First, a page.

Last night I watched Lakota Nation vs United States. Amazing people and amazing documentary film. Highly recommended. 

Uploaded a new hybrid mix to Backstage. I call it a hybrid mix because only a few of the tracks were encoded binaurally and the majority of the tracks were in stereo. I like the sound of it and will do more such hybrid mixes. 

Uploaded the last entry I wrote during my cave retreat. I’m already contemplating my next visit.  :-)

Reasons to be Cheerful posted about the Miyawaki Method. Brilliant!

Founded in 2017, Boomforest is taking an approach to reforestation known as the Miyawaki method. Developed by the Japanese botanist Akira Miyawaki in the 1970s, the concept is to plant tree species that are native to the area in a very dense and layered manner — three per square meter — in order to recreate the richly fertile conditions of the natural primitive forests that once covered the planet. It is in contrast to the slower, more orderly and homogeneous processes of traditional reforestation.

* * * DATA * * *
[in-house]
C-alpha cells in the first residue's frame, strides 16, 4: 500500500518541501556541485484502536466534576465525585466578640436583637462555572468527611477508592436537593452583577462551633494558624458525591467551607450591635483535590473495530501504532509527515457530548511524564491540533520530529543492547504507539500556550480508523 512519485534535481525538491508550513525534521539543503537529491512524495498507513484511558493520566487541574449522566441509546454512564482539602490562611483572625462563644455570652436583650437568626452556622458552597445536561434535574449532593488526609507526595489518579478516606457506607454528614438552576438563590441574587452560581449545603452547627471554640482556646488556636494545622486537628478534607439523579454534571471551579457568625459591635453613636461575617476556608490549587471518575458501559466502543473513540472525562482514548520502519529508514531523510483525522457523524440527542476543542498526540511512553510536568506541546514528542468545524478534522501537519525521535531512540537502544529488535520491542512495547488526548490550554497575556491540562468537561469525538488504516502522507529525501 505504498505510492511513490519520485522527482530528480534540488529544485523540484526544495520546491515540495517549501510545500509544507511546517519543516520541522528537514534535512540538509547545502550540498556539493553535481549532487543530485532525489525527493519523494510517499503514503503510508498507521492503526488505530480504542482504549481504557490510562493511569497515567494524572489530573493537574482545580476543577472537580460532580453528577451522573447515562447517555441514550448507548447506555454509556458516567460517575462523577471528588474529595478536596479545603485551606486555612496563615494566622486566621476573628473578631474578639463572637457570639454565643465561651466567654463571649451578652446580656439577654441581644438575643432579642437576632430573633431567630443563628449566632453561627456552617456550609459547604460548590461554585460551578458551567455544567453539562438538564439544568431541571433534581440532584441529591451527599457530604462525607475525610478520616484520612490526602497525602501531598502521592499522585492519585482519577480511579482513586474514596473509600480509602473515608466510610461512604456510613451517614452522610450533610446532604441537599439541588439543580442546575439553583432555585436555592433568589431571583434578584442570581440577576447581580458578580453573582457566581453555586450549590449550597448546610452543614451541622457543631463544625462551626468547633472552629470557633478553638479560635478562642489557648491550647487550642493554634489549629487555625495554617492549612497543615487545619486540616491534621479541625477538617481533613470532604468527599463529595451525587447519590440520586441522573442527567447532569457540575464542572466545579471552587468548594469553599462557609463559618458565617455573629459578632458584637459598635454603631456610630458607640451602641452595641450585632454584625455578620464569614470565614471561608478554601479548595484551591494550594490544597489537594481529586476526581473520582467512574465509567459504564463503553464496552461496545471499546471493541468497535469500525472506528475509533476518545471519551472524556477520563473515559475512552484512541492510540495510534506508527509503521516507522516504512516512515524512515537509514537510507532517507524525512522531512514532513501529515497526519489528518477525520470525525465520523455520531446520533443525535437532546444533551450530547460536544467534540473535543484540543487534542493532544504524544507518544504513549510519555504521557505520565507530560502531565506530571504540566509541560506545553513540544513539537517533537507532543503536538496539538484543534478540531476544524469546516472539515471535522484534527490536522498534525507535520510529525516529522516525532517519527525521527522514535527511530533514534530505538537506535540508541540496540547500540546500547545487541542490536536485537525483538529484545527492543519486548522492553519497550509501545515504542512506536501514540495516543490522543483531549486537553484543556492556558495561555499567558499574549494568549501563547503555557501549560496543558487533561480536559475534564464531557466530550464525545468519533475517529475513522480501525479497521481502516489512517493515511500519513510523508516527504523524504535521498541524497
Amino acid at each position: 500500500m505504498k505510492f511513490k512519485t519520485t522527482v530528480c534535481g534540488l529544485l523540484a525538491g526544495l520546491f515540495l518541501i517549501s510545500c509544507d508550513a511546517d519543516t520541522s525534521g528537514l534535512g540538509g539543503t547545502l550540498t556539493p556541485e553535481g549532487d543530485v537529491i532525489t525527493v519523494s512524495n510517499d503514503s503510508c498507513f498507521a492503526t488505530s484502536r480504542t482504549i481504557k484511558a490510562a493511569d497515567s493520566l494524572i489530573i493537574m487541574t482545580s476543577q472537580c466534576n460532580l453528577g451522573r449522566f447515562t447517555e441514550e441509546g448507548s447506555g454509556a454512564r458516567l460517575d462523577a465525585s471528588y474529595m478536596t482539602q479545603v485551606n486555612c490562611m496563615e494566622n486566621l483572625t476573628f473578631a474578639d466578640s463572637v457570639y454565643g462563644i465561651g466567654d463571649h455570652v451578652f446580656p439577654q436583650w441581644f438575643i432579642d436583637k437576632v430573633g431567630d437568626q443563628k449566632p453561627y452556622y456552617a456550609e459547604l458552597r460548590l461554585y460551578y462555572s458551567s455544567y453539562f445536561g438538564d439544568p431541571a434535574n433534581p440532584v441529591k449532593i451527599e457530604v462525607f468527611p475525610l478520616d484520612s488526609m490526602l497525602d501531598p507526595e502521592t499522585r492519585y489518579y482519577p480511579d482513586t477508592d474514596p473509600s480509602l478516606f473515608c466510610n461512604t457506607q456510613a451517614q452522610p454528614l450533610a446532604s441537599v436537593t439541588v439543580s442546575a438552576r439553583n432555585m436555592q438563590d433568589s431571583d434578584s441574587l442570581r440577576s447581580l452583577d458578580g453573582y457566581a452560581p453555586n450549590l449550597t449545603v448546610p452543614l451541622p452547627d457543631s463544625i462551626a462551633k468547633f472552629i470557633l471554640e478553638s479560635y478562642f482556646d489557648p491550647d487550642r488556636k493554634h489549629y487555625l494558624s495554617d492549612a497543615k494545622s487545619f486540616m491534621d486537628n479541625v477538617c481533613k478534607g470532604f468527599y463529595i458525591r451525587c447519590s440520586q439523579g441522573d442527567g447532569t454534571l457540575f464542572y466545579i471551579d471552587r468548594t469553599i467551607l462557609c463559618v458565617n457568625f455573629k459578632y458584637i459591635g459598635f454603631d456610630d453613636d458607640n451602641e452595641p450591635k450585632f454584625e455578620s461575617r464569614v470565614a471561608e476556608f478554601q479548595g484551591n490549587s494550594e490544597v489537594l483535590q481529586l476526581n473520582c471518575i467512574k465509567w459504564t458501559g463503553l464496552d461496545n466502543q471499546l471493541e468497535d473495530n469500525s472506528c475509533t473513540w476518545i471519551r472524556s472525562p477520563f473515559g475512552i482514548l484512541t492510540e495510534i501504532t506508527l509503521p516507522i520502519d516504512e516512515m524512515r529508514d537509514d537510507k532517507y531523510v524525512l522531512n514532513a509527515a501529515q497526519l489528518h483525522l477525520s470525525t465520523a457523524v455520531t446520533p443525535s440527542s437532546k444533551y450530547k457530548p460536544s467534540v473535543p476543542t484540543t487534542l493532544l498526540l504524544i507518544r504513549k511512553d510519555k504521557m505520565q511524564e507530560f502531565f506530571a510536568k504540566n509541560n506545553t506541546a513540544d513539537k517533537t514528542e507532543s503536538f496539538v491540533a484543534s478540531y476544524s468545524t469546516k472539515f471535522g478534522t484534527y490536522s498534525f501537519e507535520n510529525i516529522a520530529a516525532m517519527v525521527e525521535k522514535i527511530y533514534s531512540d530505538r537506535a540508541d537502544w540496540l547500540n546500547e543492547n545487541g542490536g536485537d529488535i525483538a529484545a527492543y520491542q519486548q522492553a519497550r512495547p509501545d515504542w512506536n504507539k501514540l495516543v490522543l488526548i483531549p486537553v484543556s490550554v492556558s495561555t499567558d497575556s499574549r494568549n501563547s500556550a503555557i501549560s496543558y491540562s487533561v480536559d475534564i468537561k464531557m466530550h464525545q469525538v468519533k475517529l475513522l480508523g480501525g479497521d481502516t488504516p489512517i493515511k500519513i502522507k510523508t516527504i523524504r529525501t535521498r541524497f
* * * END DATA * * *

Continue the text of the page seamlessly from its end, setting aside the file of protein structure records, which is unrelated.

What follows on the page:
Dense Micro-Forests Are Thriving in France

Ted Gioia wrote about a new study of music and well being:

So I was intrigued by a new study from the British Academy of Sound Therapy—which looked at how people use music to improve their mood and physical well being.

They studied 7,581 people and learned that:

  • 89% of people believe music supports health and well-being.
  • Music creates an optimal state of relaxation in about 13 minutes.
  • The best music for relaxation has a “slow tempo, simple melody and no lyrics.”
  • Music can alleviate sadness, and 13 minutes is an optimum time for achieving this.

All these results converged on a time frame of 9-13 minutes before music demonstrates desired levels of efficacy.

Half of Waking Hours Are Now Devoted to Entertainment